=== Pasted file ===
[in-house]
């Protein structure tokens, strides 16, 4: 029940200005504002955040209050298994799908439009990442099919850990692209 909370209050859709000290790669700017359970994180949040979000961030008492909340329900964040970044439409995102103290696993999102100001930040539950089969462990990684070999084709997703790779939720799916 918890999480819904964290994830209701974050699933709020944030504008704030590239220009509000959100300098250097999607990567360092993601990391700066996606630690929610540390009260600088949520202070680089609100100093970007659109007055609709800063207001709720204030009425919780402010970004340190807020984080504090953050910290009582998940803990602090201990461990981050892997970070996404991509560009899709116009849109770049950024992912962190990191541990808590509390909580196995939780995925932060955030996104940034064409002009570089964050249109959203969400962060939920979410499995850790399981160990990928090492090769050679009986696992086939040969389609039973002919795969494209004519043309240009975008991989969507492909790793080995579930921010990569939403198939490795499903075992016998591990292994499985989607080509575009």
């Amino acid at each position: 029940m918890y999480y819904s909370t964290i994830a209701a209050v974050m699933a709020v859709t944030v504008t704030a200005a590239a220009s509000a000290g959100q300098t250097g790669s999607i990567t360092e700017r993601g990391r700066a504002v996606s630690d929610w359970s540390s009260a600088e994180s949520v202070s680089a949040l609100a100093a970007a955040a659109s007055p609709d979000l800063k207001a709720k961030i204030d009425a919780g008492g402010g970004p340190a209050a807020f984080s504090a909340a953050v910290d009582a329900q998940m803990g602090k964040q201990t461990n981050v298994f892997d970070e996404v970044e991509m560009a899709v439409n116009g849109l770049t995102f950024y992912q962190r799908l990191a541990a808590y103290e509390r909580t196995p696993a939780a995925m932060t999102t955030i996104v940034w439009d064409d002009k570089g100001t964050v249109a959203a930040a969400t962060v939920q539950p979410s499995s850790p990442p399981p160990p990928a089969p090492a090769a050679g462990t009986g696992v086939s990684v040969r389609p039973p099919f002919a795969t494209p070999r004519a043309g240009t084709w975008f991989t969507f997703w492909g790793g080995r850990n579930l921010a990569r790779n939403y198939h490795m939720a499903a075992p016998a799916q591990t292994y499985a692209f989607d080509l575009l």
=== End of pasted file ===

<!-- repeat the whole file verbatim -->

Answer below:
[in-house]
């Protein structure tokens, strides 16, 4: 029940200005504002955040209050298994799908439009990442099919850990692209 909370209050859709000290790669700017359970994180949040979000961030008492909340329900964040970044439409995102103290696993999102100001930040539950089969462990990684070999084709997703790779939720799916 918890999480819904964290994830209701974050699933709020944030504008704030590239220009509000959100300098250097999607990567360092993601990391700066996606630690929610540390009260600088949520202070680089609100100093970007659109007055609709800063207001709720204030009425919780402010970004340190807020984080504090953050910290009582998940803990602090201990461990981050892997970070996404991509560009899709116009849109770049950024992912962190990191541990808590509390909580196995939780995925932060955030996104940034064409002009570089964050249109959203969400962060939920979410499995850790399981160990990928090492090769050679009986696992086939040969389609039973002919795969494209004519043309240009975008991989969507492909790793080995579930921010990569939403198939490795499903075992016998591990292994499985989607080509575009």
């Amino acid at each position: 029940m918890y999480y819904s909370t964290i994830a209701a209050v974050m699933a709020v859709t944030v504008t704030a200005a590239a220009s509000a000290g959100q300098t250097g790669s999607i990567t360092e700017r993601g990391r700066a504002v996606s630690d929610w359970s540390s009260a600088e994180s949520v202070s680089a949040l609100a100093a970007a955040a659109s007055p609709d979000l800063k207001a709720k961030i204030d009425a919780g008492g402010g970004p340190a209050a807020f984080s504090a909340a953050v910290d009582a329900q998940m803990g602090k964040q201990t461990n981050v298994f892997d970070e996404v970044e991509m560009a899709v439409n116009g849109l770049t995102f950024y992912q962190r799908l990191a541990a808590y103290e509390r909580t196995p696993a939780a995925m932060t999102t955030i996104v940034w439009d064409d002009k570089g100001t964050v249109a959203a930040a969400t962060v939920q539950p979410s499995s850790p990442p399981p160990p990928a089969p090492a090769a050679g462990t009986g696992v086939s990684v040969r389609p039973p099919f002919a795969t494209p070999r004519a043309g240009t084709w975008f991989t969507f997703w492909g790793g080995r850990n579930l921010a990569r790779n939403y198939h490795m939720a499903a075992p016998a799916q591990t292994y499985a692209f989607d080509l575009l």